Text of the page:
The Family of Carlos IV hangs in a place of honor in Madrid’s Prado Museum. At first glance Goya’s painting doesn’t seem exceptional, just a bunch of self-satisfied people dressed in finery while having their group portrait painted. But if we look harder we can see what prompted Ernest Hemingway to call this painting a masterpiece of loathing.   Francisco Goya (1746-1828) held the position of First Painter to the King of Spain, and was his personal friend. In fact, the two liked to wrestle when prying eyes weren’t around. But Goya’s integrity as an artist compelled him to depict the king warts and all. Goya was an ill-mannered skirt chaser, a relentless social climber, and stone deaf. The artist also &n ... read more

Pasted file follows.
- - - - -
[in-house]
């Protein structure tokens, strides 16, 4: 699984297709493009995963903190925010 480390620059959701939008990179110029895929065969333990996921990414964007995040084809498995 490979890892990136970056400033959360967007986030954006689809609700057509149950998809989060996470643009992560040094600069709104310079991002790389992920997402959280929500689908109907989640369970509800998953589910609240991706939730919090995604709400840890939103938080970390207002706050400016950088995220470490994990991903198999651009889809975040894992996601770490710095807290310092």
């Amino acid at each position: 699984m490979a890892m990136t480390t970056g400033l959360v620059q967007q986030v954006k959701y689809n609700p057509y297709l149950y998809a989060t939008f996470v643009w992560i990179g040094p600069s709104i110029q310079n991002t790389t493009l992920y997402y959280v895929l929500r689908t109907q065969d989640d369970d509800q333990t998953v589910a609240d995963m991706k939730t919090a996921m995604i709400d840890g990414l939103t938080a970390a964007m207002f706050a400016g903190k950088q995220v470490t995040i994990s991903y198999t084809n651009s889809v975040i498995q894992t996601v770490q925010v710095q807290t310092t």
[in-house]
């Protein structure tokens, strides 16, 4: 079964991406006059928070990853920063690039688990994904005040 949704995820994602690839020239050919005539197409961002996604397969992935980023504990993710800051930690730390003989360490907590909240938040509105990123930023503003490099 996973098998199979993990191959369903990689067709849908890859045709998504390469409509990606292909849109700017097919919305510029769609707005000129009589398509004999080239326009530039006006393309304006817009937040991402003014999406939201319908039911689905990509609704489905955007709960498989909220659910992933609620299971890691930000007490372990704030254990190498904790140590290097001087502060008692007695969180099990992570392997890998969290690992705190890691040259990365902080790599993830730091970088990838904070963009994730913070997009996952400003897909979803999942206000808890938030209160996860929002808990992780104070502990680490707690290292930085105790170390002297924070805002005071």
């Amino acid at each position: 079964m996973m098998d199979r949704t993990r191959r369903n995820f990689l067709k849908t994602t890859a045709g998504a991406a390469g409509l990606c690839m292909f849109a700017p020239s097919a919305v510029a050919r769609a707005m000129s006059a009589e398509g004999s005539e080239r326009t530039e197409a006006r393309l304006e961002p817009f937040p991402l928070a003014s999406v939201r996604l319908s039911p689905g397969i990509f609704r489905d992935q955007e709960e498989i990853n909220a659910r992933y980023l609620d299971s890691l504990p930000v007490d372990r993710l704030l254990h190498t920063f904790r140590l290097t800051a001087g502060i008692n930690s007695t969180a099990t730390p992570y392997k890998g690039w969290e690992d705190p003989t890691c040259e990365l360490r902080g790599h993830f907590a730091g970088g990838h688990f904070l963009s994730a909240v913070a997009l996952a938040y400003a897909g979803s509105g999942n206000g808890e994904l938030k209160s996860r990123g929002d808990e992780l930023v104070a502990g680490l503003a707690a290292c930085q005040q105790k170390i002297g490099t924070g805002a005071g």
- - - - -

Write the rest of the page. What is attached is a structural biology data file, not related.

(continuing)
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Prepare To Die

September 30, 2012 :: written in: All Blog Posts
“I’m sorry, but I have to kill you.”   “Why? Am I bothering you?”   “No, but that isn’t the point.”   “What is the point? I have a right to know. After all, it’s my life we’re talking about.”   “Well, it’s hardly a life. After all, you’re only a spider.”   “Only a spider? How dare you! I belong to a species so perfect in design that nature hasn’t changed me in hundreds of millions of years. Do you know what humans looked like millions of years ago? Here’s a clue: check the treetops.”   “So you admit that humans are more evolved than spiders?”   “You miss th ... read more

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The Avengers

October 01, 2012 :: written in: All Blog Posts

Mrs. Chatterbox and I just finished watching The Avengers and I have two questions:

 

#1 Why is it that if I eat one taco too many the button on my waistband shoots from my pants with enough velocity to put out an eye, yet the Hulk can expand ten times his normal size without his pants ripping to shreds?